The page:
A little bit of twisted irony: NARAL Pro-Choice America is really mad this week that welfare money in seven states is going toward pro-life pregnancy centers.
That fact won’t surprise you, but exactly why NARAL objects to state Temporary Assistance for Needy Families (TANF) dollars being utilized by pregnancy centers might. It seems abortion’s top PR firm is suddenly quite concerned about reducing poverty and—literally—feeding hungry kids.
And you thought it was too late for this Scrooge to get into the Christmas spirit. Shame on you.
In an email to supporters Thursday, NARAL—whose current CEO was under consideration as the next chair for the Democratic National Committee—lamented that “[at] least seven states have been recently found using money meant for needy families on anti-choice ‘crisis pregnancy centers’ (CPCs) that lie to women about abortion,” linking to a story it fed Vox back in October.
Just to get your irony machine warmed up on a cold day, note that the startling revelation NARAL “recently found” out about has been going on quite publicly in Pennsylvania, for example, since 1996. It’s hardly a new phenomenon, to put it lightly.
As the email descends into further hysterics, NARAL pulls a page out of the Department of Redundancy Department, clarifying for its readers that, “[the] Temporary Assistance for Needy Families (TANF) program is meant to provide assistance to needy families…”
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With that clarifying clarification—I’ve spent time in the “Department” myself—on the table, NARAL points out the real purpose of states’ TANF programs: “at its core, it’s all about reducing poverty and feeding hungry kids.” (Emphasis original)
Reducing poverty and feeding hungry kids. Sounds like exactly what NARAL stands for—when it’s not promoting the abortion of poor children, that is.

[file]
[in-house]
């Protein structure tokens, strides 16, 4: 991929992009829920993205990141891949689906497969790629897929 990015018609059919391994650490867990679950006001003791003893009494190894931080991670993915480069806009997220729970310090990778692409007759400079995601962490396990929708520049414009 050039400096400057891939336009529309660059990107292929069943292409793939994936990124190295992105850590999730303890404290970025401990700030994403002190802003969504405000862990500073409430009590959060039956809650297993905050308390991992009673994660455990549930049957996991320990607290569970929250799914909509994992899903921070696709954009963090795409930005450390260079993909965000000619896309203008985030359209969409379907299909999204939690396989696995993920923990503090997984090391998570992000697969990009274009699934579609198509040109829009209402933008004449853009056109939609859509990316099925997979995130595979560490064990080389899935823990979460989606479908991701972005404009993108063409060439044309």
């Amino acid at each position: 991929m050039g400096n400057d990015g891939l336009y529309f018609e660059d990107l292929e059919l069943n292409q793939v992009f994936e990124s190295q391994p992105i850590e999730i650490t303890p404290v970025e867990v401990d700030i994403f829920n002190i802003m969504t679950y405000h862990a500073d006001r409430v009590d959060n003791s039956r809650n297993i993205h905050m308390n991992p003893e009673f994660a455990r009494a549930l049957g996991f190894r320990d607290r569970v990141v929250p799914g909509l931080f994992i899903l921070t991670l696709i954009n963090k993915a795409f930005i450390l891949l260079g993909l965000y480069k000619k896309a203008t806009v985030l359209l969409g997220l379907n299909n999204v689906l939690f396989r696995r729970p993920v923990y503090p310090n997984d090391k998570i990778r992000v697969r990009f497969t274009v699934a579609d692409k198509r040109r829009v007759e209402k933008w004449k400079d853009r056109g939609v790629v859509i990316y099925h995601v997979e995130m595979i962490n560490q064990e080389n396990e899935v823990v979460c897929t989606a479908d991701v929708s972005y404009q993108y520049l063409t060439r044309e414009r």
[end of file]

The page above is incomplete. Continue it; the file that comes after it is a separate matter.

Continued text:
If you want an idea for how ridiculous NARAL sounds here, just direct your attention to its 2015 Annual Report. There, you’ll find the story of an organization that brought in $8.4 million in revenue and does nothing but shill for abortion, freak out about Super Bowl commercials, hijack state and local governments, produce truly idiotic videos and—its favorite—sling old mud at pregnancy centers.
Not a nickel from NARAL goes to reduce poverty or put as much as a slice of bread in the hands of a poor child.
That’s because NARAL doesn’t exist to feed poor children, but to end their lives through abortion. That may not be a pleasant truth, but it’s been unavoidable for close to 50 years since NARAL first hung its shingle with the stated goal of legalizing abortion.
What about the pregnancy centers that take advantage of TANF dollars?
Every state that sends TANF dollars to pregnancy centers—including Pennsylvania, Indiana, Michigan, Missouri, Florida, Texas, Georgia and Ohio—utilizes a strict vetting and oversight process spelled out in the respective state’s legislation.
To take one of the more recent states for an example, in early 2016, Georgia approved $2 million annually for its “Positive Alternatives to Pregnancy and Parenting Grant Program.” Any pregnancy center participating needs to comply with an eight-point service list delineated by the state, which includes a prohibition against using funds for “political or religious purposes.”
Georgia’s new program—approved despite the howling of former comedians Patton Oswalt and Samantha Bee—will assist pregnancy centers in the state that already serve upwards of 25,000 women every year at absolutely zero cost to those clients and families.
Since Real Alternatives began its program in Pennsylvania back in 1996, state TANF dollars have gone to serve 270,000 women with pregnancy testing, prenatal care and immunizations at pregnancy centers.
On an individual level, mothers like April—who find help at pregnancy centers every day—are the true success stories of any government programs.
Rather than resorting to abortion as the only way “out” of an unexpected pregnancy and finding herself in (at best) the same predicament she was in before she became pregnant, the pregnancy center April helped her get on her feet as both a mother of five and a member of the workforce in a city with one of the worst unemployment situations in the nation.
As it sets out on its newfound quest to serve the poor, facts like these ought to come as a breath of fresh air to NARAL. A real load off.
That is, if they were telling the truth in the first place.